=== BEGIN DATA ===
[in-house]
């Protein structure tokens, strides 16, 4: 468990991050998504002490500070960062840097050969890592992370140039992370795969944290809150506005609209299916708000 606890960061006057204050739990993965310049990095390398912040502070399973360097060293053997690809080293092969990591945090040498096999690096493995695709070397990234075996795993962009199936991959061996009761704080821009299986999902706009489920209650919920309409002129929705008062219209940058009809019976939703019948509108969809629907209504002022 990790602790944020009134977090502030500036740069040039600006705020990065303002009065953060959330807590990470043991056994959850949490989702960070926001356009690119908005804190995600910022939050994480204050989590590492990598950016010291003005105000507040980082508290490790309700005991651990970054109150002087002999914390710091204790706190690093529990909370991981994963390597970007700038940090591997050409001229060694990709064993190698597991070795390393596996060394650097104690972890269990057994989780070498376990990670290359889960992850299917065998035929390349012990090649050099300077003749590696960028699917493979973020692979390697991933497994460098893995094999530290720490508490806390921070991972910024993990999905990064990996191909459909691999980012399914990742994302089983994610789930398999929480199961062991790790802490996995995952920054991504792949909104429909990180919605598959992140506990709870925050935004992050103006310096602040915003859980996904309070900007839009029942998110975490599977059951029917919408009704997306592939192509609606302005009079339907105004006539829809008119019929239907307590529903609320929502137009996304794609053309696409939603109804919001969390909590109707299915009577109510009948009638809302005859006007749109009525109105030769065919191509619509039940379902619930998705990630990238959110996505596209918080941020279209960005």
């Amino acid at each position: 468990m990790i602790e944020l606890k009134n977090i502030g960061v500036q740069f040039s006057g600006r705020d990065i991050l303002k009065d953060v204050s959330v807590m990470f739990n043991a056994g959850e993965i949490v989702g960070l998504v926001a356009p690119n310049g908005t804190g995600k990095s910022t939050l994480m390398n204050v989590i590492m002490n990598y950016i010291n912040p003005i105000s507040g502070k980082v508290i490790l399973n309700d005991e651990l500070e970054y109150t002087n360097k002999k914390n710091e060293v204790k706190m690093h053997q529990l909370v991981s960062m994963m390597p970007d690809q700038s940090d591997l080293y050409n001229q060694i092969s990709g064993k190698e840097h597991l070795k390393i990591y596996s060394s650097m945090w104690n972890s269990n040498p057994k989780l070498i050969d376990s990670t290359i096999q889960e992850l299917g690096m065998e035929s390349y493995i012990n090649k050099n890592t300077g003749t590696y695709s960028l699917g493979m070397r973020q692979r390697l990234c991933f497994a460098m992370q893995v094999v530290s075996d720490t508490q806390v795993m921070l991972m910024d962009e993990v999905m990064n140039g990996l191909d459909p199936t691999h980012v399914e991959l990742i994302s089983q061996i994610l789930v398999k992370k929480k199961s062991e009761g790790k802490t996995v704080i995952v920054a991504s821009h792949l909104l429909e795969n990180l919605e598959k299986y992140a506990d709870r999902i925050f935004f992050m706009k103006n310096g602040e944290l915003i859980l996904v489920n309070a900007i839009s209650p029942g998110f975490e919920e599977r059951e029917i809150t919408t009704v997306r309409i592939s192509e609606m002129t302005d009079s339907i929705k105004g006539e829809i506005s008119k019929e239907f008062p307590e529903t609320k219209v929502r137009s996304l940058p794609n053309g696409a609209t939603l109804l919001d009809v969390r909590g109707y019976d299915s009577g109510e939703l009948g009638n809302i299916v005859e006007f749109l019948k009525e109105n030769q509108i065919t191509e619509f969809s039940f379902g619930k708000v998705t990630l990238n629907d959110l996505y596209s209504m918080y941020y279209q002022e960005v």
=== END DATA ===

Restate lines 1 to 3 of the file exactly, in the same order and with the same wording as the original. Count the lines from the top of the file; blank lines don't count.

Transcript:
[in-house]
């Protein structure tokens, strides 16, 4: 468990991050998504002490500070960062840097050969890592992370140039992370795969944290809150506005609209299916708000 606890960061006057204050739990993965310049990095390398912040502070399973360097060293053997690809080293092969990591945090040498096999690096493995695709070397990234075996795993962009199936991959061996009761704080821009299986999902706009489920209650919920309409002129929705008062219209940058009809019976939703019948509108969809629907209504002022 990790602790944020009134977090502030500036740069040039600006705020990065303002009065953060959330807590990470043991056994959850949490989702960070926001356009690119908005804190995600910022939050994480204050989590590492990598950016010291003005105000507040980082508290490790309700005991651990970054109150002087002999914390710091204790706190690093529990909370991981994963390597970007700038940090591997050409001229060694990709064993190698597991070795390393596996060394650097104690972890269990057994989780070498376990990670290359889960992850299917065998035929390349012990090649050099300077003749590696960028699917493979973020692979390697991933497994460098893995094999530290720490508490806390921070991972910024993990999905990064990996191909459909691999980012399914990742994302089983994610789930398999929480199961062991790790802490996995995952920054991504792949909104429909990180919605598959992140506990709870925050935004992050103006310096602040915003859980996904309070900007839009029942998110975490599977059951029917919408009704997306592939192509609606302005009079339907105004006539829809008119019929239907307590529903609320929502137009996304794609053309696409939603109804919001969390909590109707299915009577109510009948009638809302005859006007749109009525109105030769065919191509619509039940379902619930998705990630990238959110996505596209918080941020279209960005």
């Amino acid at each position: 468990m990790i602790e944020l606890k009134n977090i502030g960061v500036q740069f040039s006057g600006r705020d990065i991050l303002k009065d953060v204050s959330v807590m990470f739990n043991a056994g959850e993965i949490v989702g960070l998504v926001a356009p690119n310049g908005t804190g995600k990095s910022t939050l994480m390398n204050v989590i590492m002490n990598y950016i010291n912040p003005i105000s507040g502070k980082v508290i490790l399973n309700d005991e651990l500070e970054y109150t002087n360097k002999k914390n710091e060293v204790k706190m690093h053997q529990l909370v991981s960062m994963m390597p970007d690809q700038s940090d591997l080293y050409n001229q060694i092969s990709g064993k190698e840097h597991l070795k390393i990591y596996s060394s650097m945090w104690n972890s269990n040498p057994k989780l070498i050969d376990s990670t290359i096999q889960e992850l299917g690096m065998e035929s390349y493995i012990n090649k050099n890592t300077g003749t590696y695709s960028l699917g493979m070397r973020q692979r390697l990234c991933f497994a460098m992370q893995v094999v530290s075996d720490t508490q806390v795993m921070l991972m910024d962009e993990v999905m990064n140039g990996l191909d459909p199936t691999h980012v399914e991959l990742i994302s089983q061996i994610l789930v398999k992370k929480k199961s062991e009761g790790k802490t996995v704080i995952v920054a991504s821009h792949l909104l429909e795969n990180l919605e598959k299986y992140a506990d709870r999902i925050f935004f992050m706009k103006n310096g602040e944290l915003i859980l996904v489920n309070a900007i839009s209650p029942g998110f975490e919920e599977r059951e029917i809150t919408t009704v997306r309409i592939s192509e609606m002129t302005d009079s339907i929705k105004g006539e829809i506005s008119k019929e239907f008062p307590e529903t609320k219209v929502r137009s996304l940058p794609n053309g696409a609209t939603l109804l919001d009809v969390r909590g109707y019976d299915s009577g109510e939703l009948g009638n809302i299916v005859e006007f749109l019948k009525e109105n030769q509108i065919t191509e619509f969809s039940f379902g619930k708000v998705t990630l990238n629907d959110l996505y596209s209504m918080y941020y279209q002022e960005v």